Stalingrad, Soviet Union · November 1, 1942

By one German count, over five million Red Army sol­diers had been taken pri­soner since Adolf Hitler unleashed Opera­tion Bar­ba­rossa, the inva­sion of the Soviet Union begun 16 months ear­lier. As for the num­ber of Soviet ser­vice per­son­nel killed and dis­abled, there was only a rough esti­mate, but clearly the Red Army had suf­fered near incom­pre­hen­sible losses. Still, from the point of view of the Ger­man High Com­mand, the Soviets were not defeated and were some­how con­tinuing to resist. Indeed, on this date in 1942 five Soviet armies stood fixed in deep win­ter snow and ice between Stalin­grad (present-day Volgo­grad), an indus­trial city that stretched 16 miles along the west bank of the Volga River, and two German armies, the Sixth and Fourth Panzer.

The Wehrmacht (German armed forces) had overcome the previous winter’s crisis when it failed to take Moscow, the Soviet capital, and now its forces on land and in the skies seemed ready again to defeat and annihilate dozens of Soviet divisions. After their first armored groups had reached Stalin­grad’s sub­urbs at the end of June, the Ger­mans appeared on the brink of cap­turing their first major Soviet city, which Soviet dicta­tor Joseph Stalin had vowed to defend to the last man. Hitler appeared to be mes­mer­ized by the city that bore the name of his rival. Departing from the policy of Blitzkrieg (“lightning war”), Hitler committed his armies to one of attrition.

The deci­sion proved to be disas­trous for Gen. Fried­rich Paulus’ Sixth Army and for Ger­many itself, in part because the Ger­man armed forces, for the second time in two years, were poorly pre­pared for a win­ter cam­paign. On Novem­ber 19, 1942, the Red Army launched Oper­a­tion Uranus, part of the on­going Battle of Stalin­grad (Septem­ber 14, 1942, to Febru­ary 2, 1943). The next day a second Soviet offen­sive kicked off south of Stalin­grad, and by Novem­ber 23 Soviet armies closed the ring around the city. Ger­man strength inside the ring was about 210,000. In the 11 weeks following this double envelop­ment, 105,000 sur­ren­dered; 35,000 escaped by air; 60,000 died, com­mitted sui­cide, or were un­able to sur­ren­der when the end came; and roughly 10,000 men remained to fight on until exter­mi­nated (end of February). After Stalin­grad the stra­tegic advantage on the Eastern Front shifted to the Soviets, never to change.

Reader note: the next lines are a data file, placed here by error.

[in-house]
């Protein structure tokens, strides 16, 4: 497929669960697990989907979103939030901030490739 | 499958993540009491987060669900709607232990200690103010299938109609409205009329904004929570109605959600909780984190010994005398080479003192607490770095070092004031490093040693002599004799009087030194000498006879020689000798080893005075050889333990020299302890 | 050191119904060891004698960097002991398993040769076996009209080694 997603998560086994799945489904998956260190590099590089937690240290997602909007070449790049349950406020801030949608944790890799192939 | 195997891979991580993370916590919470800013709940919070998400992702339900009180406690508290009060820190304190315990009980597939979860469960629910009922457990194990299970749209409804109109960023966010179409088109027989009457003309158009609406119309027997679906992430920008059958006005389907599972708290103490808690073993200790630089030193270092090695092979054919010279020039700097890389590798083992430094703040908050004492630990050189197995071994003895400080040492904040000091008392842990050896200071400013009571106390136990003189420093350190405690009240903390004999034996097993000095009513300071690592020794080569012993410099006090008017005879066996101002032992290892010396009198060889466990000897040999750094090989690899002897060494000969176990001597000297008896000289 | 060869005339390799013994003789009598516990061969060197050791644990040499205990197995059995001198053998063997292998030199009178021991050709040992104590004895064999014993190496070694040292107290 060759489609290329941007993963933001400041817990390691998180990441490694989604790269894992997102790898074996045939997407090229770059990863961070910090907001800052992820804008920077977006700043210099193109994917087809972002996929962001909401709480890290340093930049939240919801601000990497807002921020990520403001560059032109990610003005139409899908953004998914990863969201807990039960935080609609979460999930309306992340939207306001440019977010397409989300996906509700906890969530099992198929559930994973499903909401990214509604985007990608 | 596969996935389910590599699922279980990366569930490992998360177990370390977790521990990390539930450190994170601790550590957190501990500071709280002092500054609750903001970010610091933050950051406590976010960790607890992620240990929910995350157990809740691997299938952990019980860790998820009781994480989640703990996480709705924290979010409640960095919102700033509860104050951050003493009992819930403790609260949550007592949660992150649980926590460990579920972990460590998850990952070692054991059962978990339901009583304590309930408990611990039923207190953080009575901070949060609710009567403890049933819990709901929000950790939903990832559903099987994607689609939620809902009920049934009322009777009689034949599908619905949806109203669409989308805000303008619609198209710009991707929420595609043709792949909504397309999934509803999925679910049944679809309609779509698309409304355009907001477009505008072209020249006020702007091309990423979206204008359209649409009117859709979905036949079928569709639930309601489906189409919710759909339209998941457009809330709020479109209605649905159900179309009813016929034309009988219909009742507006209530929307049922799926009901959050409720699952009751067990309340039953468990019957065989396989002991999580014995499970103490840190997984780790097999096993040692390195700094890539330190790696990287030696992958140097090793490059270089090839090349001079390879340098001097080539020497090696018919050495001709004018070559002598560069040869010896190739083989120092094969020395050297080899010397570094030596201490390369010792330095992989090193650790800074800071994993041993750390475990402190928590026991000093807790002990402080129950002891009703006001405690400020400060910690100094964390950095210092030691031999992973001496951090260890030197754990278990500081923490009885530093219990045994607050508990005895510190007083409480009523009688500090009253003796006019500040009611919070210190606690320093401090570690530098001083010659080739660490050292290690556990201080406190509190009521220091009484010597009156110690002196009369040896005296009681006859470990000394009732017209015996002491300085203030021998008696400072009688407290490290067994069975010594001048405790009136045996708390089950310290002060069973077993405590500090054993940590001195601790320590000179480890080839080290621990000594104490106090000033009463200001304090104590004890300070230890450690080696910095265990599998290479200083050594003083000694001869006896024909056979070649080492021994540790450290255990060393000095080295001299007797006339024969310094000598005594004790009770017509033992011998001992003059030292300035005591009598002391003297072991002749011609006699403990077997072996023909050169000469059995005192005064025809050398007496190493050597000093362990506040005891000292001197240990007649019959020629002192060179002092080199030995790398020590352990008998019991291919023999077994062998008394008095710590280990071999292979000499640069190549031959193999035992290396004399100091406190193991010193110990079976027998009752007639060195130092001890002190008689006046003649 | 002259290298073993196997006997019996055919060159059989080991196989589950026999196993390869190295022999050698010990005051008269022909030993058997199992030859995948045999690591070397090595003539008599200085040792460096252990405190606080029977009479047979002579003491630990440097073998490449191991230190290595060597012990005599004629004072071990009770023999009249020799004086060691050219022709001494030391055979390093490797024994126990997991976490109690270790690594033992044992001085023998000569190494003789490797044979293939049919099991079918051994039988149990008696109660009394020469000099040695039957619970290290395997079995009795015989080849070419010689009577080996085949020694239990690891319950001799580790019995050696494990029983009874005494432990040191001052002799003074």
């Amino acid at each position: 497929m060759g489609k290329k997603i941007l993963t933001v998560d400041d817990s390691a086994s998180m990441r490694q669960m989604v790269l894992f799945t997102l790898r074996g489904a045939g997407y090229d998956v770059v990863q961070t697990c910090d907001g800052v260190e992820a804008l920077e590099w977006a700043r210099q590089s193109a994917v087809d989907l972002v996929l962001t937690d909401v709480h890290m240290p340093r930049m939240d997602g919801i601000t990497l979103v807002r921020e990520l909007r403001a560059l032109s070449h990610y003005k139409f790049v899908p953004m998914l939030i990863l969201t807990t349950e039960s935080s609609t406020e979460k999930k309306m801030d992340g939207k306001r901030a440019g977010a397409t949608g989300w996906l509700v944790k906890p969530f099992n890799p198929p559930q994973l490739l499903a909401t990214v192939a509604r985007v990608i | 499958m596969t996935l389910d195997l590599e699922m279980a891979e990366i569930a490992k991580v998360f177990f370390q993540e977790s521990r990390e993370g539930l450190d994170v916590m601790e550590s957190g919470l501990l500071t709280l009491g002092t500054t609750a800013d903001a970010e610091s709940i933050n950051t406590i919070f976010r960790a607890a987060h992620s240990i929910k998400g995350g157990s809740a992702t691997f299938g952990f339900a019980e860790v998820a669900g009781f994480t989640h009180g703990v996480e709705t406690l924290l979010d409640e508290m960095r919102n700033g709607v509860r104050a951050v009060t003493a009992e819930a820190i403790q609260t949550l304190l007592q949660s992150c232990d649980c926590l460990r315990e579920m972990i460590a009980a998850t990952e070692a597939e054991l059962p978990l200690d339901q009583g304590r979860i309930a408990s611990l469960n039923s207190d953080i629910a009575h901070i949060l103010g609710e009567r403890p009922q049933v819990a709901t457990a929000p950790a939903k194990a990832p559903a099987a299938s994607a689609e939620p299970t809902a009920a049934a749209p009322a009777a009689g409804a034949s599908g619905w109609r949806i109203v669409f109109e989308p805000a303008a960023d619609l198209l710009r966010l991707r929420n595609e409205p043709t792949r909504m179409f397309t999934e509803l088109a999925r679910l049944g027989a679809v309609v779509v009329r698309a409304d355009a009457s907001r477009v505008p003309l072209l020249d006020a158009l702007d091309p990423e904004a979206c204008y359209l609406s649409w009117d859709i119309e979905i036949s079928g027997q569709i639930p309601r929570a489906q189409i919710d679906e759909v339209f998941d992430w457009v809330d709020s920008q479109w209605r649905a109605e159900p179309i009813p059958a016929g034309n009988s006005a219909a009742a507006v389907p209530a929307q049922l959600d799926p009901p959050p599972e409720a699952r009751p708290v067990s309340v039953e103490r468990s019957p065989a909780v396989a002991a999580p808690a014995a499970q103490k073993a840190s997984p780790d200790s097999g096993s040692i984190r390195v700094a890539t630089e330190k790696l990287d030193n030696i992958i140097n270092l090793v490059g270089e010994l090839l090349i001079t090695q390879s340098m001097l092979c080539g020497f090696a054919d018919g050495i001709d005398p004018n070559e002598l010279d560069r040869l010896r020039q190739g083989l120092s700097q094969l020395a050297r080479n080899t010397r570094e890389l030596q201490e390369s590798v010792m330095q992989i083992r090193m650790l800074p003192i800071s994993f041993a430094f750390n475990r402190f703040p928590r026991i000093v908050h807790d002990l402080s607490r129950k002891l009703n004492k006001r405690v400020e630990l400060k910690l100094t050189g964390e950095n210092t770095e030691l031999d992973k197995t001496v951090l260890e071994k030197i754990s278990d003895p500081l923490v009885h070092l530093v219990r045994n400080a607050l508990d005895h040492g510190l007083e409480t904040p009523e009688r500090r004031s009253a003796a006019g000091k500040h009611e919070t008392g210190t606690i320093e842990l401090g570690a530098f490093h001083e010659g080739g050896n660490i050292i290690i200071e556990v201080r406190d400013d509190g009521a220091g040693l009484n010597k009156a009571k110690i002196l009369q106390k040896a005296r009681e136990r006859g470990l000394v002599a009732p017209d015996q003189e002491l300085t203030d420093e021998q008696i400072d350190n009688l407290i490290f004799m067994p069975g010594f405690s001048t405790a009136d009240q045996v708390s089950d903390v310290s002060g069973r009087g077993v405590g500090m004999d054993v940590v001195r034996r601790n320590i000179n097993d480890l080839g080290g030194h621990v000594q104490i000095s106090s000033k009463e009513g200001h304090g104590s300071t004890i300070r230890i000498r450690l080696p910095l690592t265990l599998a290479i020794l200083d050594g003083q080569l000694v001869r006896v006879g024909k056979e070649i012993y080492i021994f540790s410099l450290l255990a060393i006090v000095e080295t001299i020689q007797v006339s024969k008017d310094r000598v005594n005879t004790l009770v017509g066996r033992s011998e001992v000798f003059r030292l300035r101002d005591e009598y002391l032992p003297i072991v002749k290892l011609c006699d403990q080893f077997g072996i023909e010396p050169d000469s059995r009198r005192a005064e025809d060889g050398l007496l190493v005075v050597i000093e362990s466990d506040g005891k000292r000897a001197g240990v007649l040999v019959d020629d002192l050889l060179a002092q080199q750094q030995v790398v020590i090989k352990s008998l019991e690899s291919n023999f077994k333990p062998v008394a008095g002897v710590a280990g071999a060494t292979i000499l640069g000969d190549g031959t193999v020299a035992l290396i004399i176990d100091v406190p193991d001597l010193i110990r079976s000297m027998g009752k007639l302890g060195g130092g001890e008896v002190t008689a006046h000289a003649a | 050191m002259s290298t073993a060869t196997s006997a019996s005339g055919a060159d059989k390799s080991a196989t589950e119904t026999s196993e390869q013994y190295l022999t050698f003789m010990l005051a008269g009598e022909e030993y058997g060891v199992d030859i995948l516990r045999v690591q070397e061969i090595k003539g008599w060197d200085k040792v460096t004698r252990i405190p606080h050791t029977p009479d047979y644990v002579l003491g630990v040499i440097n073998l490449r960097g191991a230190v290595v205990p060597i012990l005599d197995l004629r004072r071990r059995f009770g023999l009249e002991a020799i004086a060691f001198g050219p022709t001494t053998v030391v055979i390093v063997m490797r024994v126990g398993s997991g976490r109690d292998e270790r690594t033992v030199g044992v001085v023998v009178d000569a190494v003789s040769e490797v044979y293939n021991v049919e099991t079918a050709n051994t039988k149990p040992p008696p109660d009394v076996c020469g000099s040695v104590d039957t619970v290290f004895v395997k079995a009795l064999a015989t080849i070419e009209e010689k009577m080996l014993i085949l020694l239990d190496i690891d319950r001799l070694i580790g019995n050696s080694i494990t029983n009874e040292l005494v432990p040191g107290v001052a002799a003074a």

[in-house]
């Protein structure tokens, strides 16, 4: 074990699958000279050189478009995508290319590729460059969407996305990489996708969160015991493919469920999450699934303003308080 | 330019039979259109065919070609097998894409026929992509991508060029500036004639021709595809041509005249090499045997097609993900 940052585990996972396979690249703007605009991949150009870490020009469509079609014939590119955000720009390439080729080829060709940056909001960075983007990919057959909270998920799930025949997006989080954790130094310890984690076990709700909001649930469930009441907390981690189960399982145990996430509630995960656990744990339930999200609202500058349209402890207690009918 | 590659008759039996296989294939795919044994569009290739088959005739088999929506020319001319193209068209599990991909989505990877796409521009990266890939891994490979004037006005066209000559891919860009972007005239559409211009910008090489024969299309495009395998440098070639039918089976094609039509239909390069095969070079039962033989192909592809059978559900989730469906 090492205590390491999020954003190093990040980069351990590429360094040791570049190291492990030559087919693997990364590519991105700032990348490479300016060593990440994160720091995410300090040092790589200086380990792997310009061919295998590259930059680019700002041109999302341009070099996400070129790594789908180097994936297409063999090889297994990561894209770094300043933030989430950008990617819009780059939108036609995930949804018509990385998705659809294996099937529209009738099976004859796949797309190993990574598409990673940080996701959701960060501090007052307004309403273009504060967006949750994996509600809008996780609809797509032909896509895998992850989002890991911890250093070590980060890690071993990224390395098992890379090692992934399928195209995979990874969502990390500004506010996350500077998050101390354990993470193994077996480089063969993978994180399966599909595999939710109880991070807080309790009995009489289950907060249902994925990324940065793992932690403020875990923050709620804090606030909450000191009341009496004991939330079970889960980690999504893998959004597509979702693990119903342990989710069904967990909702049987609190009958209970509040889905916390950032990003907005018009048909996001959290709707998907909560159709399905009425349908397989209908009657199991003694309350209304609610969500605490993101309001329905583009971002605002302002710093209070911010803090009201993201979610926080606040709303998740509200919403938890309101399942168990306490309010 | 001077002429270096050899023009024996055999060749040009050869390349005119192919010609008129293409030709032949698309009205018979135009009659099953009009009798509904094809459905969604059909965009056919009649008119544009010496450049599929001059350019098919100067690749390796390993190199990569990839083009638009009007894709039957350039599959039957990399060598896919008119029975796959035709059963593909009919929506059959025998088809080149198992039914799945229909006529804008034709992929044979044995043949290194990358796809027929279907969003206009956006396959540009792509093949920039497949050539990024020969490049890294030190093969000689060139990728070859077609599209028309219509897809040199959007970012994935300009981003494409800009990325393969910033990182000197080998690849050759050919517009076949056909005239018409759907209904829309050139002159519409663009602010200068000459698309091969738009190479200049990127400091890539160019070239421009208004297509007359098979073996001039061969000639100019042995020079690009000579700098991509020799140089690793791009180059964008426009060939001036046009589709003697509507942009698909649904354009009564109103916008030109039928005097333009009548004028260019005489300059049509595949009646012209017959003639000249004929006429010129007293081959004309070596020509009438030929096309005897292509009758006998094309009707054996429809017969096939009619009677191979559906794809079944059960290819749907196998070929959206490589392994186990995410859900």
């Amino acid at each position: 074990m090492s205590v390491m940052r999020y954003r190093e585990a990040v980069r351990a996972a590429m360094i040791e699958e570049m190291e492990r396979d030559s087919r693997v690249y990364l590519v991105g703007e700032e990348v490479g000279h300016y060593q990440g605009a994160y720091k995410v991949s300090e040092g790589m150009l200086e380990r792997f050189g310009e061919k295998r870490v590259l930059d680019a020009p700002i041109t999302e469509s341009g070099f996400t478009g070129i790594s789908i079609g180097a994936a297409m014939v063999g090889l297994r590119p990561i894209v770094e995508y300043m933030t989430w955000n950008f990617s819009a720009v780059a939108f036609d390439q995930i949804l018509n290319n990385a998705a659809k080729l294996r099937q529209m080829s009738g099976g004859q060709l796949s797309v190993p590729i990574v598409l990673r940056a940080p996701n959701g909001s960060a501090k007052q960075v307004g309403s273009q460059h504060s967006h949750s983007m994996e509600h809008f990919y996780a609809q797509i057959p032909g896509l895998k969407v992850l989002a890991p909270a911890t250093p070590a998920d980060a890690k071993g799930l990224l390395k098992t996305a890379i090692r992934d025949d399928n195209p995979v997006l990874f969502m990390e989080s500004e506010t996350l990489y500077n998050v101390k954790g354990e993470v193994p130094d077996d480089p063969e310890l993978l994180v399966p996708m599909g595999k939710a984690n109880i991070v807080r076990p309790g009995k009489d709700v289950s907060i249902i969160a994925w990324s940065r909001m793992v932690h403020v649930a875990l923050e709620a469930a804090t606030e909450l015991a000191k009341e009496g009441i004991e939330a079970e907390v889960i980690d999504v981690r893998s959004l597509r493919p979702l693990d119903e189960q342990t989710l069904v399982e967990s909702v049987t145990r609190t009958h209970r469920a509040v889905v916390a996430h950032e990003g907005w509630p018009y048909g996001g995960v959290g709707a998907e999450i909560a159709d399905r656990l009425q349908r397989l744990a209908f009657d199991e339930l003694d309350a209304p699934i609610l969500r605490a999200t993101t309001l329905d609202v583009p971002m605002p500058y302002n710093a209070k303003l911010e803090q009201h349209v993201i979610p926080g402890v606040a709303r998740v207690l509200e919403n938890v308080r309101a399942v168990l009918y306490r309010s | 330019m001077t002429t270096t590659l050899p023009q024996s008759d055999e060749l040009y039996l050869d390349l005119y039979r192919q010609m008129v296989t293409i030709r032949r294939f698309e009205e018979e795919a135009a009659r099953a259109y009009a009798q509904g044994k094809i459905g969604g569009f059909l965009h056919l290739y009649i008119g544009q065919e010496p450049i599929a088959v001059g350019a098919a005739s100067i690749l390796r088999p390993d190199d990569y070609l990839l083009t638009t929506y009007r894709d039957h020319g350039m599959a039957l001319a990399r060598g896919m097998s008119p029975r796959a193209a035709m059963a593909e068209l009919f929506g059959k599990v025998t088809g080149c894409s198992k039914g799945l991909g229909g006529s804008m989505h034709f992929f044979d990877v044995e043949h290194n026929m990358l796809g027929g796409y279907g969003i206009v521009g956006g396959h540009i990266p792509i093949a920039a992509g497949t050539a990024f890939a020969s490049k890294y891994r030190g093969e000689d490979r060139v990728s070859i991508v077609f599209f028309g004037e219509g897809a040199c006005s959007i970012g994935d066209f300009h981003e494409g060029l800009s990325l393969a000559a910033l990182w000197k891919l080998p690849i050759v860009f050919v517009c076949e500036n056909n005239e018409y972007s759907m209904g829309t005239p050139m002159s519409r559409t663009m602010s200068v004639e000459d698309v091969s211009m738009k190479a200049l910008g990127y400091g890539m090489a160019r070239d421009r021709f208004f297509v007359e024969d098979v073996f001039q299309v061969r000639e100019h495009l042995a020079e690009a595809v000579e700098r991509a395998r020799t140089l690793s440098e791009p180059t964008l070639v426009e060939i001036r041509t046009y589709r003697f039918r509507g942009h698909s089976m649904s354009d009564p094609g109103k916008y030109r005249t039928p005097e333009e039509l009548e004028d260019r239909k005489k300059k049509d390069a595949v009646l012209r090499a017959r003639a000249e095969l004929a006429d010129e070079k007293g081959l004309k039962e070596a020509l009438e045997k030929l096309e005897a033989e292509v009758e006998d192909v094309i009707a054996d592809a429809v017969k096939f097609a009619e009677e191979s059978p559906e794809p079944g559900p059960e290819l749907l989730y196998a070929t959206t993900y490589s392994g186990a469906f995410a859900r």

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Battle for Stalingrad, September 14, 1942, to February 2, 1943

Stalingrad burns in aftermath of Luftwaffe attack, August 1942German soldier with captured Soviet submachine gun

Left: A massive German strategic bombing raid on August 23, 1942, caused a fire­storm, killing thou­sands of Stalin­grad resi­dents and turning the city into a vast landscape of rubble and burned-out ruins.

Right: Carrying a Soviet submachine gun, a Ger­man sol­dier seeks cover among the ruins of an industrial area in Stalingrad.

Soviet soldiers defend themselves amid Stalingrad ruinsSoviet soldiers in rubble of the Red October Steel Factory

Left: A group of Soviets prepares to ward off a German assault in Stalingrad’s suburbs.

Right: Soviet soldiers crawl in the rubble of the Red October Steel Factory.

Captured German soldierGerman POWs, Stalingrad, 1943

Left: A Red Army soldier marches a German sol­dier into capti­vity. A hand­ful of cap­tured senior Ger­man offi­cers was taken to Mos­cow and used for propa­ganda pur­poses, and some of them joined the National Com­mit­tee for a Free Ger­many (NKFD), a Ger­man anti-Nazi organi­za­tion that operated in the Soviet Union during the war. Some higher-ups, among them Paulus, whom Hitler had made Field Marshal hours before the Ger­man sur­render at Stalin­grad, joined the NKFD and signed anti-Hitler state­ments that were broad­cast to Ger­man troops. Paulus testi­fied for the prose­cu­tion during the post­war Nurem­berg Trials. He remained in the Soviet Union until 1952, then moved to Dres­den in Com­mu­nist East Ger­many, where he died in 1957, exactly 14 years after surrendering the German Sixth Army.

Right: German troops as prisoners of war, 1943. In the back­ground is the heavily fought-over Stalin­grad grain ele­va­tor. Out of the nearly 110,000 Ger­man pri­soners cap­tured in Stalin­grad, only about 6,000 ever returned home. Already weak­ened by dis­ease, star­va­tion, and lack of medi­cal care during their en­circle­ment, they were sent on death marches (75,000 died within 3 months of cap­ture) to POW camps and later to labor camps all over the Soviet Union. Some 35,000 were even­tu­ally sent on trans­ports, of which 17,000 did not sur­vive. Most POWs died of wounds, dis­ease (par­tic­u­larly typhus), cold, overwork, mistreatment, and malnutrition.

Stalingrad: Death of a City